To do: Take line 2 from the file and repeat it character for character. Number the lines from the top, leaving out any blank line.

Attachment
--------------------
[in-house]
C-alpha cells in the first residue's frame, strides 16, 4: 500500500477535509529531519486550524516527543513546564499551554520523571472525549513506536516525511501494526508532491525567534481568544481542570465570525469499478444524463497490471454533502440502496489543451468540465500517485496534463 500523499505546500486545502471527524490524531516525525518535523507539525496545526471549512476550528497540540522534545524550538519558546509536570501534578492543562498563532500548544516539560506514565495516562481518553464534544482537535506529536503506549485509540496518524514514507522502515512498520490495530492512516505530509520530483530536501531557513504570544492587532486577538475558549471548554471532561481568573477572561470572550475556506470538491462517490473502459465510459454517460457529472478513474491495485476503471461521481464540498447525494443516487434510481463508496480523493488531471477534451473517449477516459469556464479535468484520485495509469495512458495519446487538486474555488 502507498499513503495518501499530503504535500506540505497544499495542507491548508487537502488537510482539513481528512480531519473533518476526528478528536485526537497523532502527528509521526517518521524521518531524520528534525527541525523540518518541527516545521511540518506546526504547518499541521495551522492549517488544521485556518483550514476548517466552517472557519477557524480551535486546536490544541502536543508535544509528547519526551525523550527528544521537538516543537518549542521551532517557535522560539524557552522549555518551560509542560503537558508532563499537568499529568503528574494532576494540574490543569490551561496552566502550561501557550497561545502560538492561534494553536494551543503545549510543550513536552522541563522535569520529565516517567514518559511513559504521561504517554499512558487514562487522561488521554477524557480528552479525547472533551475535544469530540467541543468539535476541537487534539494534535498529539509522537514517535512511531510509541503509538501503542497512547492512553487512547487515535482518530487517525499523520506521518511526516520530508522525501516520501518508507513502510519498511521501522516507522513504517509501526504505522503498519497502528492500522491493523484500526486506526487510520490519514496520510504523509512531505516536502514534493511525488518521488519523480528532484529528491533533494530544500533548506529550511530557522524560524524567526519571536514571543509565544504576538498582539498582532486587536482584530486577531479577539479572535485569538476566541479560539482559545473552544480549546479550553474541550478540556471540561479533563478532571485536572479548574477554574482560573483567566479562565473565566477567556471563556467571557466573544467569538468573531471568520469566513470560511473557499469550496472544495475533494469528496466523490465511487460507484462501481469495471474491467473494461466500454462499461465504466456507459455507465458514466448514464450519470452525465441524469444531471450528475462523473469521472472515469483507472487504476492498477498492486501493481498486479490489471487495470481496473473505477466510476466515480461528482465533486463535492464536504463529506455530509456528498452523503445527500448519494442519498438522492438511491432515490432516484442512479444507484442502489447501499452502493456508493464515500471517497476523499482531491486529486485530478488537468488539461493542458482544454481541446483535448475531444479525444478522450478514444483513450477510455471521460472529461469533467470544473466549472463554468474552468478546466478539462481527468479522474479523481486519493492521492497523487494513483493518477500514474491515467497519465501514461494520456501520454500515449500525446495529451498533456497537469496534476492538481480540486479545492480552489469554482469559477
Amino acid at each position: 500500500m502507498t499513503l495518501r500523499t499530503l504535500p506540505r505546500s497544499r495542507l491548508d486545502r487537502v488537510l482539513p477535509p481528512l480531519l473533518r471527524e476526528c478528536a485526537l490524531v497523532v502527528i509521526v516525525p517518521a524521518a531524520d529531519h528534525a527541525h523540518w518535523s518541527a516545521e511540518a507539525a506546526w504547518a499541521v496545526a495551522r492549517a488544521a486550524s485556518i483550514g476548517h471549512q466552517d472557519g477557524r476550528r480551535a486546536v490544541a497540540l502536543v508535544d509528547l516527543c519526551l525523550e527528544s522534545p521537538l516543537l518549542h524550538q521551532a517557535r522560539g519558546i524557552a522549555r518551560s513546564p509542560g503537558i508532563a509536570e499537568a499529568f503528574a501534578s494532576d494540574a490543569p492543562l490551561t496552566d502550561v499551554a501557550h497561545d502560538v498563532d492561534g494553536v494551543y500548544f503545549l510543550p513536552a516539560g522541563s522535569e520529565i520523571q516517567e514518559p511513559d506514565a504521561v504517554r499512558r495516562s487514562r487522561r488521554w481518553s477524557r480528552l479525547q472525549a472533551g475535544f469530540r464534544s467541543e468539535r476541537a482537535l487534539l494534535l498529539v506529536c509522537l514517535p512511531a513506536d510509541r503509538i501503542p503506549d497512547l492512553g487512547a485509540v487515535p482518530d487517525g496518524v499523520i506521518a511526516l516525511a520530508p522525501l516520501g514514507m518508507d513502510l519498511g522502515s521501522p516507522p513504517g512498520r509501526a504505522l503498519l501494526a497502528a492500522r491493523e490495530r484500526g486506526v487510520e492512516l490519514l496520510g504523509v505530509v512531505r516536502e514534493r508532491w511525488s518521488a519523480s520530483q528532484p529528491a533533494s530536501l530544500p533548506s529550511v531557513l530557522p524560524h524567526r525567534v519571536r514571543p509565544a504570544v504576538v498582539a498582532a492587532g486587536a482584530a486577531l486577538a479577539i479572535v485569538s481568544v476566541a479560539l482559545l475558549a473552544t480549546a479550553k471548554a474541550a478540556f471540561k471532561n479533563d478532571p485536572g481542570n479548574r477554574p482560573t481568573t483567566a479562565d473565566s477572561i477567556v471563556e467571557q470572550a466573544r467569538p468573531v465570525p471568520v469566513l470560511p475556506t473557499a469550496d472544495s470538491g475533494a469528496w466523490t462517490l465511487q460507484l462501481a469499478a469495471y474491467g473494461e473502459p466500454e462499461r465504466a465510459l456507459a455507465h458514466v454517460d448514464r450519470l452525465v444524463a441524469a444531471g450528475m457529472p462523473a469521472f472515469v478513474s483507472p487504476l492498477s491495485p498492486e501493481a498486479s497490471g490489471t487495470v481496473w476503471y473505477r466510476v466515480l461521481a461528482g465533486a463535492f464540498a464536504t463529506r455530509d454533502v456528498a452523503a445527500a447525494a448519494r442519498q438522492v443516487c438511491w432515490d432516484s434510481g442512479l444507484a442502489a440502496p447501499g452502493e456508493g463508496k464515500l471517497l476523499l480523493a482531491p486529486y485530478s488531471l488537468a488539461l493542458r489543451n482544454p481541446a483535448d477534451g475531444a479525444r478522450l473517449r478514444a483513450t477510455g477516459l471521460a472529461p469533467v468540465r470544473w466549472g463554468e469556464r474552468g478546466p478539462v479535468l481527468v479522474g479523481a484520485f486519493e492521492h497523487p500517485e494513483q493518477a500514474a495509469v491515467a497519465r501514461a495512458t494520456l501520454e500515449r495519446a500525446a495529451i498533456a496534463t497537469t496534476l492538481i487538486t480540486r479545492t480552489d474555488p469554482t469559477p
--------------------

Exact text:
C-alpha cells in the first residue's frame, strides 16, 4: 500500500477535509529531519486550524516527543513546564499551554520523571472525549513506536516525511501494526508532491525567534481568544481542570465570525469499478444524463497490471454533502440502496489543451468540465500517485496534463 500523499505546500486545502471527524490524531516525525518535523507539525496545526471549512476550528497540540522534545524550538519558546509536570501534578492543562498563532500548544516539560506514565495516562481518553464534544482537535506529536503506549485509540496518524514514507522502515512498520490495530492512516505530509520530483530536501531557513504570544492587532486577538475558549471548554471532561481568573477572561470572550475556506470538491462517490473502459465510459454517460457529472478513474491495485476503471461521481464540498447525494443516487434510481463508496480523493488531471477534451473517449477516459469556464479535468484520485495509469495512458495519446487538486474555488 502507498499513503495518501499530503504535500506540505497544499495542507491548508487537502488537510482539513481528512480531519473533518476526528478528536485526537497523532502527528509521526517518521524521518531524520528534525527541525523540518518541527516545521511540518506546526504547518499541521495551522492549517488544521485556518483550514476548517466552517472557519477557524480551535486546536490544541502536543508535544509528547519526551525523550527528544521537538516543537518549542521551532517557535522560539524557552522549555518551560509542560503537558508532563499537568499529568503528574494532576494540574490543569490551561496552566502550561501557550497561545502560538492561534494553536494551543503545549510543550513536552522541563522535569520529565516517567514518559511513559504521561504517554499512558487514562487522561488521554477524557480528552479525547472533551475535544469530540467541543468539535476541537487534539494534535498529539509522537514517535512511531510509541503509538501503542497512547492512553487512547487515535482518530487517525499523520506521518511526516520530508522525501516520501518508507513502510519498511521501522516507522513504517509501526504505522503498519497502528492500522491493523484500526486506526487510520490519514496520510504523509512531505516536502514534493511525488518521488519523480528532484529528491533533494530544500533548506529550511530557522524560524524567526519571536514571543509565544504576538498582539498582532486587536482584530486577531479577539479572535485569538476566541479560539482559545473552544480549546479550553474541550478540556471540561479533563478532571485536572479548574477554574482560573483567566479562565473565566477567556471563556467571557466573544467569538468573531471568520469566513470560511473557499469550496472544495475533494469528496466523490465511487460507484462501481469495471474491467473494461466500454462499461465504466456507459455507465458514466448514464450519470452525465441524469444531471450528475462523473469521472472515469483507472487504476492498477498492486501493481498486479490489471487495470481496473473505477466510476466515480461528482465533486463535492464536504463529506455530509456528498452523503445527500448519494442519498438522492438511491432515490432516484442512479444507484442502489447501499452502493456508493464515500471517497476523499482531491486529486485530478488537468488539461493542458482544454481541446483535448475531444479525444478522450478514444483513450477510455471521460472529461469533467470544473466549472463554468474552468478546466478539462481527468479522474479523481486519493492521492497523487494513483493518477500514474491515467497519465501514461494520456501520454500515449500525446495529451498533456497537469496534476492538481480540486479545492480552489469554482469559477